Boards of directors: composition and process
- Date: Monday 15 January 2018
- Location: Liberty Building (Moot Court) LT (1.28)
- Cost: Free
A forum hosted by The Centre for Business Law and Practice, the University of Leeds, Centre for Comparative Corporate Governance (Deakin Law School) and Alexander von Humboldt Foundation.
Boards of directors are at the centre of corporate governance because they are at the heart of companies. It is the board that manages a company and determines the direction in which it will head. In some jurisdictions such as the US they have immense power. Corporate governance systems provide that companies must have one board, two boards or companies may choose to have one or the other. In all companies, whether they reflect dispersed or concentrated ownership, and whatever the objective of a company is seen to be, the make-up of the board and their proceedings are critical issues for corporate governance.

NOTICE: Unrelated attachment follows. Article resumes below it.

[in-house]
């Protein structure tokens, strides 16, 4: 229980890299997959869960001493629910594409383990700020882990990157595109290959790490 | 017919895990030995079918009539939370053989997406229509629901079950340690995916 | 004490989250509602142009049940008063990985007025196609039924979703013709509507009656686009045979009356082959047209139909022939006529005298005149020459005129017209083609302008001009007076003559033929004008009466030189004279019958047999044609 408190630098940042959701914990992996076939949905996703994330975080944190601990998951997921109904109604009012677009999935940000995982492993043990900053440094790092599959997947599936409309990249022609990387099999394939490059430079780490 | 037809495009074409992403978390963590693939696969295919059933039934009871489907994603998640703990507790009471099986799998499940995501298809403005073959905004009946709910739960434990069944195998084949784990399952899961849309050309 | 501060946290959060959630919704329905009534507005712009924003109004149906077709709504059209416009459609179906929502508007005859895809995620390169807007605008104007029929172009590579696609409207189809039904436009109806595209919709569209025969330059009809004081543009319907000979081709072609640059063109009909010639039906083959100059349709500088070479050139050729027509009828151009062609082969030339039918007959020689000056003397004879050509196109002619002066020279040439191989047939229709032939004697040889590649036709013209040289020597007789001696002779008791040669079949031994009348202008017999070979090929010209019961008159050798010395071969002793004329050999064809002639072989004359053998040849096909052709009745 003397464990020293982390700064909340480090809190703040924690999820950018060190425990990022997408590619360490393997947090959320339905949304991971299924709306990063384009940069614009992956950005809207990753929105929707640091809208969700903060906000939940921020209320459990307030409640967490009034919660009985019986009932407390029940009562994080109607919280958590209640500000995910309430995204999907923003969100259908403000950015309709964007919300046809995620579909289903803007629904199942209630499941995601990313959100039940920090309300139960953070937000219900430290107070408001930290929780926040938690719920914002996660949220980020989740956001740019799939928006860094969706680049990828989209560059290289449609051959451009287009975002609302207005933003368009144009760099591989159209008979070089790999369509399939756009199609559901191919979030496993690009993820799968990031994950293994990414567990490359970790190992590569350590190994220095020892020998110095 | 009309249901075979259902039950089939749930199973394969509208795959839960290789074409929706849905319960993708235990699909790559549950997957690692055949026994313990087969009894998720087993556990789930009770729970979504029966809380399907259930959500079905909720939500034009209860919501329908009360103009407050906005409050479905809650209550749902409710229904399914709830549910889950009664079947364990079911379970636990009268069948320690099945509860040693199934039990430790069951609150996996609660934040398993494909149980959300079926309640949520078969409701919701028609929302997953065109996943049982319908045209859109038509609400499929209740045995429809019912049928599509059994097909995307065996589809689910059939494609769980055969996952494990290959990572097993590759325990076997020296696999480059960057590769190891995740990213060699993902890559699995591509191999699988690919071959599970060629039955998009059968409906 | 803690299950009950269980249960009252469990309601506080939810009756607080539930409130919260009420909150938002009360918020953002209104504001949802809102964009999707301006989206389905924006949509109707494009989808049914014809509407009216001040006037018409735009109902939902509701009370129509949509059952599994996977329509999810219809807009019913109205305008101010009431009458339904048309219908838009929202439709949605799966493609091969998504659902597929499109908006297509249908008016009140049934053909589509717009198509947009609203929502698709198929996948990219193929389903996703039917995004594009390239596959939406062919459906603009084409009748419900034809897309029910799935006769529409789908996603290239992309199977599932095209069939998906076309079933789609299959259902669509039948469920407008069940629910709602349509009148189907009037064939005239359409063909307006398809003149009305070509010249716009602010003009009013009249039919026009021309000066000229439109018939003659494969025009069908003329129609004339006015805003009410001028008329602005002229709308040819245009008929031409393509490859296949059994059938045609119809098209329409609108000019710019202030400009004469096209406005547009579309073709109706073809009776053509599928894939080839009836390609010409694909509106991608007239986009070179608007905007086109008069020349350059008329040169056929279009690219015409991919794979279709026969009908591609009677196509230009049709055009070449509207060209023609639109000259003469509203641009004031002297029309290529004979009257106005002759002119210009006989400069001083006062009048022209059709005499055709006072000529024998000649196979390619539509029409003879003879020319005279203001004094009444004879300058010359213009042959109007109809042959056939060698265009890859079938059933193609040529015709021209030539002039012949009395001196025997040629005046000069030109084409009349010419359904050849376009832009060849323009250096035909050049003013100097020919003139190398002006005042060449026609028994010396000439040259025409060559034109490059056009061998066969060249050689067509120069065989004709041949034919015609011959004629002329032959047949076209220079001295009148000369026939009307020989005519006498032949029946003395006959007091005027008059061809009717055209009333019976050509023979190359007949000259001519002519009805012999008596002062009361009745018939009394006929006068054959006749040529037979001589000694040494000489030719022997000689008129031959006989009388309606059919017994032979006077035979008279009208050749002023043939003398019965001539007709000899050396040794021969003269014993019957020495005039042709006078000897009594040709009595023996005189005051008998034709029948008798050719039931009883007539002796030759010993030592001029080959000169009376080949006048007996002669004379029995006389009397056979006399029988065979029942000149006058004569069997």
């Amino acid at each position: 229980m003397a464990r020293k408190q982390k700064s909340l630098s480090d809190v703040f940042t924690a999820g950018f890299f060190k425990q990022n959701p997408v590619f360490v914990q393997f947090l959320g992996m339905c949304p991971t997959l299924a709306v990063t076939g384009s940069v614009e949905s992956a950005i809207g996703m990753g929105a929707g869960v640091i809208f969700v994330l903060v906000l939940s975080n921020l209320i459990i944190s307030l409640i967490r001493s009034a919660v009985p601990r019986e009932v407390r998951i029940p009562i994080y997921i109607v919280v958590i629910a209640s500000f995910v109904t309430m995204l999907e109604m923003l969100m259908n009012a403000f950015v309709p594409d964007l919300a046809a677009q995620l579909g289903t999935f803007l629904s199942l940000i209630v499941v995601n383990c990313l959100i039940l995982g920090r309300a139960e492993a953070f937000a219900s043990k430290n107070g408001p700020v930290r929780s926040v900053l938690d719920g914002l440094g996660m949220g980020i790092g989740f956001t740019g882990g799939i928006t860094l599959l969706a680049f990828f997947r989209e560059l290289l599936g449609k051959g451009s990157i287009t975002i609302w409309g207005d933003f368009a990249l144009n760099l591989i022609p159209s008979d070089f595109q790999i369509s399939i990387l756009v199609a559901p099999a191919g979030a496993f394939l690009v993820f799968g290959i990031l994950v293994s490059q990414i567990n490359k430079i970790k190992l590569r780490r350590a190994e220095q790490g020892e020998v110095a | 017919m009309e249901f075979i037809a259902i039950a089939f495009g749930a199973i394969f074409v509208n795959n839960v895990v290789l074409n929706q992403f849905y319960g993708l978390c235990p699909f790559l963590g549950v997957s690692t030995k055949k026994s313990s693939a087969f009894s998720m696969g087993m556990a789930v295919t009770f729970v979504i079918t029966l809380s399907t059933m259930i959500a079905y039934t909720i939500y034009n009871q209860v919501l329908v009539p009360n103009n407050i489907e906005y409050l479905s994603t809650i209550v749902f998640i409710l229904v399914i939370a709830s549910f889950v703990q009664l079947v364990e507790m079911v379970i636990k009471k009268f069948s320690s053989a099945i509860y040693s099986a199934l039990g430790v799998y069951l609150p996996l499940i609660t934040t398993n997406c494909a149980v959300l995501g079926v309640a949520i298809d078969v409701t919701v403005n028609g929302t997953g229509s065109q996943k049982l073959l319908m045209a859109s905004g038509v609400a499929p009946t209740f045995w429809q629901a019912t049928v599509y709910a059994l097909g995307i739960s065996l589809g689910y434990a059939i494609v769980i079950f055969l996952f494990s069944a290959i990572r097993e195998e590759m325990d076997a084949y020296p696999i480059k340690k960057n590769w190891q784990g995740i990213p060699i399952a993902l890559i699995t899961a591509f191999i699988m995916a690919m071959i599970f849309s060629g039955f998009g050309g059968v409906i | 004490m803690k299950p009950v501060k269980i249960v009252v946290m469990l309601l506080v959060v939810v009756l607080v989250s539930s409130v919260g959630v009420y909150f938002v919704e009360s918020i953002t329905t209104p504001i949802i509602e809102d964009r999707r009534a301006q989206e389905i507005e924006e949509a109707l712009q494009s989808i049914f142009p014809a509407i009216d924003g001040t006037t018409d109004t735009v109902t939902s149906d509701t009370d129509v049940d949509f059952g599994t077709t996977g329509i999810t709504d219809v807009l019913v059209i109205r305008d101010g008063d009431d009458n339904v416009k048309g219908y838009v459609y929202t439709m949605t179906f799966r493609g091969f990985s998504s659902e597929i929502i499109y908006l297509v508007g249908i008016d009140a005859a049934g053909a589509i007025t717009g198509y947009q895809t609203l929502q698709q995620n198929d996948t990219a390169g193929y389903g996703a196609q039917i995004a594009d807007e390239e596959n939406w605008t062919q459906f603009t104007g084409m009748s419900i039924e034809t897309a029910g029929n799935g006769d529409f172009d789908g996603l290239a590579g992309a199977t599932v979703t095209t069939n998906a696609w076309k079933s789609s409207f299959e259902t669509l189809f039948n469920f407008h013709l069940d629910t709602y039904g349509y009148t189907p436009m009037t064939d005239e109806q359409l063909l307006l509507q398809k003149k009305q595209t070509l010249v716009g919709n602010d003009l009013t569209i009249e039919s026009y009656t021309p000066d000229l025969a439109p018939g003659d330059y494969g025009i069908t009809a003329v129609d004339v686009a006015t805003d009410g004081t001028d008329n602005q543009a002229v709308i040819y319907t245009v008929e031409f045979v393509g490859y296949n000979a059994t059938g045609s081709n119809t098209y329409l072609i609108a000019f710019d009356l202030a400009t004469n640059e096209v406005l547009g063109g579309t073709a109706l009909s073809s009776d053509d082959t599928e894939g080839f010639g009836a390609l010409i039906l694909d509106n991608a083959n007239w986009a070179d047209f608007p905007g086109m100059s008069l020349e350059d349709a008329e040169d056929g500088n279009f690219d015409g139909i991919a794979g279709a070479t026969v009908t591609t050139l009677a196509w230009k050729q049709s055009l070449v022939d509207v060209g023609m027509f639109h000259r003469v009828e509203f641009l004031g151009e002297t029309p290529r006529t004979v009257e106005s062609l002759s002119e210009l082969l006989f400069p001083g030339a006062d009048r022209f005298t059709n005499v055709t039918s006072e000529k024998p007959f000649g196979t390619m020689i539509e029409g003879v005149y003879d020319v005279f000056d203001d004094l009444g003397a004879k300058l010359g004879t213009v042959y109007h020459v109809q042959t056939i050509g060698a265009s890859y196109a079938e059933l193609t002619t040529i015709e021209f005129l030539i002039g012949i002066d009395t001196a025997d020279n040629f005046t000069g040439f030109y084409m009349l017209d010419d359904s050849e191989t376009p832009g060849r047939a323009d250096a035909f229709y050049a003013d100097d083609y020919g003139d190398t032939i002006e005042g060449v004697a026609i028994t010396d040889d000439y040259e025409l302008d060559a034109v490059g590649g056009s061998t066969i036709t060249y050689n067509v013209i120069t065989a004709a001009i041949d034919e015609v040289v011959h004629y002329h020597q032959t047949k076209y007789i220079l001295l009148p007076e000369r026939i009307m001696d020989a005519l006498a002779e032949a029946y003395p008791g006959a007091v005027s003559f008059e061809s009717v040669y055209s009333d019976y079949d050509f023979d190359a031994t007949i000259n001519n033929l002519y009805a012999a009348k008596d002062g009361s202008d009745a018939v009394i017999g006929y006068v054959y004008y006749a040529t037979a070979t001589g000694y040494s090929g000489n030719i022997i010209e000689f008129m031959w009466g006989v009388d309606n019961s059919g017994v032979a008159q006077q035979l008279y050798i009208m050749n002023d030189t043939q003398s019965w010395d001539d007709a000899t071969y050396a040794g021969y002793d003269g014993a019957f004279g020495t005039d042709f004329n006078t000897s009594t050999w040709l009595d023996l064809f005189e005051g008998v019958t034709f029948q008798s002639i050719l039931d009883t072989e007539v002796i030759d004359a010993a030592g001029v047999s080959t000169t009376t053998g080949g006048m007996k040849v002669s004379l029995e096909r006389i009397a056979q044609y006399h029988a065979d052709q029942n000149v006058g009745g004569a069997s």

Legislation and codes of corporate governance have provided some specifications as to who must act as members of boards, such as requirements to have a certain number of non-executive directors or independent directors as members of one-tier boards, but there has been significant debate about whether what has been prescribed needs re-thinking. There have many calls for greater diversity in boards, especially in relation to gender, and calls for representation on boards of wider interests than just shareholders (most recently evidenced by the UK’s government inquiry into corporate governance reform). So, who should act as members of single boards; members of management and/or supervisory boards? Is it appropriate for jurisdictions which require one tier or two boards to be less prescriptive? Is it time to rethink the structure of the board?
All are welcome but registration is required.
For further information or any enquiries please contact Taskin Iqbal (email@example.com)
Moot Court Room
The Liberty Building
University of Leeds